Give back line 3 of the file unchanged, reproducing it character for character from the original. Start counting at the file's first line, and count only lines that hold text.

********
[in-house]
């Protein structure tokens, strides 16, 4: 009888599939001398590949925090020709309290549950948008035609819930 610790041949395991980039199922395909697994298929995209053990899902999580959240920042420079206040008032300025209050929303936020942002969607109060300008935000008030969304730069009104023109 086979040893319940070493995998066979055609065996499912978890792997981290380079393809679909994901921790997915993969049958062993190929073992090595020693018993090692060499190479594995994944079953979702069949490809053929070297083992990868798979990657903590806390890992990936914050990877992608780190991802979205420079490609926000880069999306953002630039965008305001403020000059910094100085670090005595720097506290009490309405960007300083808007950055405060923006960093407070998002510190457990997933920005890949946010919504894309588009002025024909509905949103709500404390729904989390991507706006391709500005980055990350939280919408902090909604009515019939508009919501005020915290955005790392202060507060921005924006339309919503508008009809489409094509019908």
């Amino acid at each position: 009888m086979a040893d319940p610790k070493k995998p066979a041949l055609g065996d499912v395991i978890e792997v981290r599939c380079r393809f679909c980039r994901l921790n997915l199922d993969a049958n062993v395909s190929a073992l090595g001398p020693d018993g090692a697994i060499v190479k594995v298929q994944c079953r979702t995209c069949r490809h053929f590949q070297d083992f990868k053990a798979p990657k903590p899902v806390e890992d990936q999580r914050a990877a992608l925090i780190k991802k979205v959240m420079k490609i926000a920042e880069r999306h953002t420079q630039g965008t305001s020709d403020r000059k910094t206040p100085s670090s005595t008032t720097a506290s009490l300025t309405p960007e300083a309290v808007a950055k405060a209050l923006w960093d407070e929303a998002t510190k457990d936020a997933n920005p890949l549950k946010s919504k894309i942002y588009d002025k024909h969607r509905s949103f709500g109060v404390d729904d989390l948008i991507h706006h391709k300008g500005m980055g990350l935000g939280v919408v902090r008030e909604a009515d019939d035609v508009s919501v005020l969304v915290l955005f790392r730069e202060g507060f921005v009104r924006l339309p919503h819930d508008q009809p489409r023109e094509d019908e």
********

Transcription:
């Amino acid at each position: 009888m086979a040893d319940p610790k070493k995998p066979a041949l055609g065996d499912v395991i978890e792997v981290r599939c380079r393809f679909c980039r994901l921790n997915l199922d993969a049958n062993v395909s190929a073992l090595g001398p020693d018993g090692a697994i060499v190479k594995v298929q994944c079953r979702t995209c069949r490809h053929f590949q070297d083992f990868k053990a798979p990657k903590p899902v806390e890992d990936q999580r914050a990877a992608l925090i780190k991802k979205v959240m420079k490609i926000a920042e880069r999306h953002t420079q630039g965008t305001s020709d403020r000059k910094t206040p100085s670090s005595t008032t720097a506290s009490l300025t309405p960007e300083a309290v808007a950055k405060a209050l923006w960093d407070e929303a998002t510190k457990d936020a997933n920005p890949l549950k946010s919504k894309i942002y588009d002025k024909h969607r509905s949103f709500g109060v404390d729904d989390l948008i991507h706006h391709k300008g500005m980055g990350l935000g939280v919408v902090r008030e909604a009515d019939d035609v508009s919501v005020l969304v915290l955005f790392r730069e202060g507060f921005v009104r924006l339309p919503h819930d508008q009809p489409r023109e094509d019908e």